US must boost recycling rate to raise use of R-PET − executive

11 March 2014 20:00 Source:ICIS News

ORLANDO, Florida (ICIS)--Increased use of recycled polyethylene terephthalate (R-PET) can reduce the use of greenhouse gasses, but only if the United States’ recycling rates increases above current levels, an executive from one of the world’s largest packaging companies said Tuesday.

“We’ve seen a bit of a flat line of how much recycling goes on in the United States,” said Charlie Schwarze, global sustainability for Amcor Rigid Plastics. “Right now the percentage is at about 34%. I don’t think anyone walks into a room and says ‘yay, 30%!’ I want that number to go up.”

Schwarze was speaking at the 2014 Plastics Recycling conference here.

Amcor, which averages $9.5bn in sales each year, manufactures 50bn-70bn lb (23m-32m tonnes) of post consumer recycled material each year, Schwarze said.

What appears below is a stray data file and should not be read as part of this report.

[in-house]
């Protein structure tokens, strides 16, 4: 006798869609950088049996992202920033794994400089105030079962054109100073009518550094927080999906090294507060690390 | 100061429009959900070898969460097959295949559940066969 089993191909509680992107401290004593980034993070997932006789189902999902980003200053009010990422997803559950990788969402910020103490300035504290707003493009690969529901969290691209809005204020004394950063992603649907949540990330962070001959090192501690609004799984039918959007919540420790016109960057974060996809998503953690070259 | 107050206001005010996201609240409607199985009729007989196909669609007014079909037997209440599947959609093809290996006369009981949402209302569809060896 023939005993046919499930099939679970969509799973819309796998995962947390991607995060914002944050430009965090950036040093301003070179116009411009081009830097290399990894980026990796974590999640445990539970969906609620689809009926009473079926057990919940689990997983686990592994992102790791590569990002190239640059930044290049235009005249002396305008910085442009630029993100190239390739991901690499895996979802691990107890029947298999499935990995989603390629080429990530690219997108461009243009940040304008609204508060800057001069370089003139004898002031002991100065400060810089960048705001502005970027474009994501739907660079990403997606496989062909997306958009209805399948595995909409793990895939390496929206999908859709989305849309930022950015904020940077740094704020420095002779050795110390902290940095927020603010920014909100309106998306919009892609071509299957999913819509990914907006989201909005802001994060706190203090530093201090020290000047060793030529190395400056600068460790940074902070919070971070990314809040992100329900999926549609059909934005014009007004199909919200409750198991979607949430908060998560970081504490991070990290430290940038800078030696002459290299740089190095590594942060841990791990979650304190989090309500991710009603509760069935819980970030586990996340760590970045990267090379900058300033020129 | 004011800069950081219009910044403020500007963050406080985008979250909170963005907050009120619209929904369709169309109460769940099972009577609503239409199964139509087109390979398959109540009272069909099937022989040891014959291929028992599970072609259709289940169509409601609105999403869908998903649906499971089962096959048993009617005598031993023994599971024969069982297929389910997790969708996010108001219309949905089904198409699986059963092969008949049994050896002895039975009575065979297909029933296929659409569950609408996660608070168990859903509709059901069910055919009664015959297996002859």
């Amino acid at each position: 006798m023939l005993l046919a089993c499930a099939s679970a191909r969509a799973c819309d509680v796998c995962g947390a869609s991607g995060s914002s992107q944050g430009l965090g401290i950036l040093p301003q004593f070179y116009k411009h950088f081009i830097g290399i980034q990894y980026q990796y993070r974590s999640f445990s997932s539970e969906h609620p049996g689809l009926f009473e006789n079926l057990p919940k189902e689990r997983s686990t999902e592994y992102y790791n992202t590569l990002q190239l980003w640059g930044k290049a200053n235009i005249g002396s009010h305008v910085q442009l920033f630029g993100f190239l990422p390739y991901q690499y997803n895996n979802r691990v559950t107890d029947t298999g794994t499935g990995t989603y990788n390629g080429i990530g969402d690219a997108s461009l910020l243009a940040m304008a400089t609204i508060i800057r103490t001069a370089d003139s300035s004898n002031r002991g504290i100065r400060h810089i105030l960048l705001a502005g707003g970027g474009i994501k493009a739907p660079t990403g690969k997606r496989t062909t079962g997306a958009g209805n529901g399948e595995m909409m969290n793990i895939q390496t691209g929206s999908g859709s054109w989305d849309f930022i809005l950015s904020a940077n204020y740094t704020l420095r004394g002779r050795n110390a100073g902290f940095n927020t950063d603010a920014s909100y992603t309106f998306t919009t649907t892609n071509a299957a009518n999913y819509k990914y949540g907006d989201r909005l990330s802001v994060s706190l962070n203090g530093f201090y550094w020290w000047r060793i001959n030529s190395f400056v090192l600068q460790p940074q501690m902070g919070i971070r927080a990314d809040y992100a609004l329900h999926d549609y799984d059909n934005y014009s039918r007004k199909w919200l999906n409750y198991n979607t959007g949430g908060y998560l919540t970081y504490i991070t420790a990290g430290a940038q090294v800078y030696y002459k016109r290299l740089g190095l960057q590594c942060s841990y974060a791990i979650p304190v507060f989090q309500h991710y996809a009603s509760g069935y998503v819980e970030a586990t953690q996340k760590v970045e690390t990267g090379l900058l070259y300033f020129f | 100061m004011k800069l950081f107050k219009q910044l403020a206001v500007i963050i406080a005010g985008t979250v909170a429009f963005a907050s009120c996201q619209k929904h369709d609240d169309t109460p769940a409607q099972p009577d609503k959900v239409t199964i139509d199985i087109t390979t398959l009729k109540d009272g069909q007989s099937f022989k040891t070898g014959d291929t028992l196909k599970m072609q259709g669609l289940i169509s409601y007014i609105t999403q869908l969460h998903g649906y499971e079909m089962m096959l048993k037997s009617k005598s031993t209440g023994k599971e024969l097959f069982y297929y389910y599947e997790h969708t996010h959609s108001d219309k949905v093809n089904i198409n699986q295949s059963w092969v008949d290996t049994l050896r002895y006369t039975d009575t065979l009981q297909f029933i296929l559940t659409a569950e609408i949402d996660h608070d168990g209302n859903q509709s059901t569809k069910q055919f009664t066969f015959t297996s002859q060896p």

Using more R-PET in packaging can help companies save money and become more efficient by creating what is called a closed-loop system, where material is eventually recycled back to the company and used over and over. That, in turn, cuts back on size of packaging, shipping of consumer goods and helps the environment, Schwarze said.

But, there is an issue, Schwarze said. High quality R-PET material is hard to find the market. Most R-PET material is mixed with other material, which degrades its quality. Schwarze said that high quality R-PET material should be comprised of about 10% virgin polyethylene terephthalate (PET) resin.

Schwarze said he expects the post consumer recycling (PCR) material market to remain a spot market over the next several years, until the recycling rates increase. Once the recycling rates increase – putting more material in the system – the market will see more demand and more large companies entering contracts to buy material.

“Unfortunately, PCR is seen as a spot material market, and probably will for a while,” Schwarze said. “There’s not enough customers really ready to buy at a high level [to make it a contract market]."

By Andrew Guy Jr